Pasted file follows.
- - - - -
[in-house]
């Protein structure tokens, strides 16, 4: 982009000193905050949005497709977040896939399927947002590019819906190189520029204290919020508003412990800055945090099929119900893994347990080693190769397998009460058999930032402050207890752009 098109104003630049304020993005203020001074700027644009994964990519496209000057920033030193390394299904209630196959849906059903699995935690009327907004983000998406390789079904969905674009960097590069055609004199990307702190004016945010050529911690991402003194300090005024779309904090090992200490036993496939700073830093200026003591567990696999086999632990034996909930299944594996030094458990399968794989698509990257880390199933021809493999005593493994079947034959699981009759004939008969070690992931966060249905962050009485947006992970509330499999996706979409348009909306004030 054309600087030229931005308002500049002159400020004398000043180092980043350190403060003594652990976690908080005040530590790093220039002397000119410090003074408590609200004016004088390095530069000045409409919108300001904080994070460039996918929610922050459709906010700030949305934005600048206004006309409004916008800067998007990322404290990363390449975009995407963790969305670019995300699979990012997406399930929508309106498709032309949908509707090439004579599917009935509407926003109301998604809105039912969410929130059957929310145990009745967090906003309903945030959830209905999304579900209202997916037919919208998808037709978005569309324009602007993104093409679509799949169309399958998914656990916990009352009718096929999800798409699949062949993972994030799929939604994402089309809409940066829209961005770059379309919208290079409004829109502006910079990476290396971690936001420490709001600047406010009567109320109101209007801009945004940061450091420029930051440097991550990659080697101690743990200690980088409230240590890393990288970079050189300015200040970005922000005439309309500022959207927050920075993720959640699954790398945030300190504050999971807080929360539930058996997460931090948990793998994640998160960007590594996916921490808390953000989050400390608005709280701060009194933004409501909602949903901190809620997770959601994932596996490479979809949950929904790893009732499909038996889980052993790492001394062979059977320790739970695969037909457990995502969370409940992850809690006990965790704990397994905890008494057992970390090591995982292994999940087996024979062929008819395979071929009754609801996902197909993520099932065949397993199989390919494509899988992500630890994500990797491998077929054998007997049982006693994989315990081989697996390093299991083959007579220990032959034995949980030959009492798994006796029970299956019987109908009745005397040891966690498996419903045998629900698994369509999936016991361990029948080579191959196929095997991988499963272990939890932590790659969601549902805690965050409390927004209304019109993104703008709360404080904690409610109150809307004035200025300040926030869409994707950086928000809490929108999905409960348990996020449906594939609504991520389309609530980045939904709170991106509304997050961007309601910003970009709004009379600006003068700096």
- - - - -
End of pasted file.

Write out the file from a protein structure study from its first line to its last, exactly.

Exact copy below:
[in-house]
């Protein structure tokens, strides 16, 4: 982009000193905050949005497709977040896939399927947002590019819906190189520029204290919020508003412990800055945090099929119900893994347990080693190769397998009460058999930032402050207890752009 098109104003630049304020993005203020001074700027644009994964990519496209000057920033030193390394299904209630196959849906059903699995935690009327907004983000998406390789079904969905674009960097590069055609004199990307702190004016945010050529911690991402003194300090005024779309904090090992200490036993496939700073830093200026003591567990696999086999632990034996909930299944594996030094458990399968794989698509990257880390199933021809493999005593493994079947034959699981009759004939008969070690992931966060249905962050009485947006992970509330499999996706979409348009909306004030 054309600087030229931005308002500049002159400020004398000043180092980043350190403060003594652990976690908080005040530590790093220039002397000119410090003074408590609200004016004088390095530069000045409409919108300001904080994070460039996918929610922050459709906010700030949305934005600048206004006309409004916008800067998007990322404290990363390449975009995407963790969305670019995300699979990012997406399930929508309106498709032309949908509707090439004579599917009935509407926003109301998604809105039912969410929130059957929310145990009745967090906003309903945030959830209905999304579900209202997916037919919208998808037709978005569309324009602007993104093409679509799949169309399958998914656990916990009352009718096929999800798409699949062949993972994030799929939604994402089309809409940066829209961005770059379309919208290079409004829109502006910079990476290396971690936001420490709001600047406010009567109320109101209007801009945004940061450091420029930051440097991550990659080697101690743990200690980088409230240590890393990288970079050189300015200040970005922000005439309309500022959207927050920075993720959640699954790398945030300190504050999971807080929360539930058996997460931090948990793998994640998160960007590594996916921490808390953000989050400390608005709280701060009194933004409501909602949903901190809620997770959601994932596996490479979809949950929904790893009732499909038996889980052993790492001394062979059977320790739970695969037909457990995502969370409940992850809690006990965790704990397994905890008494057992970390090591995982292994999940087996024979062929008819395979071929009754609801996902197909993520099932065949397993199989390919494509899988992500630890994500990797491998077929054998007997049982006693994989315990081989697996390093299991083959007579220990032959034995949980030959009492798994006796029970299956019987109908009745005397040891966690498996419903045998629900698994369509999936016991361990029948080579191959196929095997991988499963272990939890932590790659969601549902805690965050409390927004209304019109993104703008709360404080904690409610109150809307004035200025300040926030869409994707950086928000809490929108999905409960348990996020449906594939609504991520389309609530980045939904709170991106509304997050961007309601910003970009709004009379600006003068700096």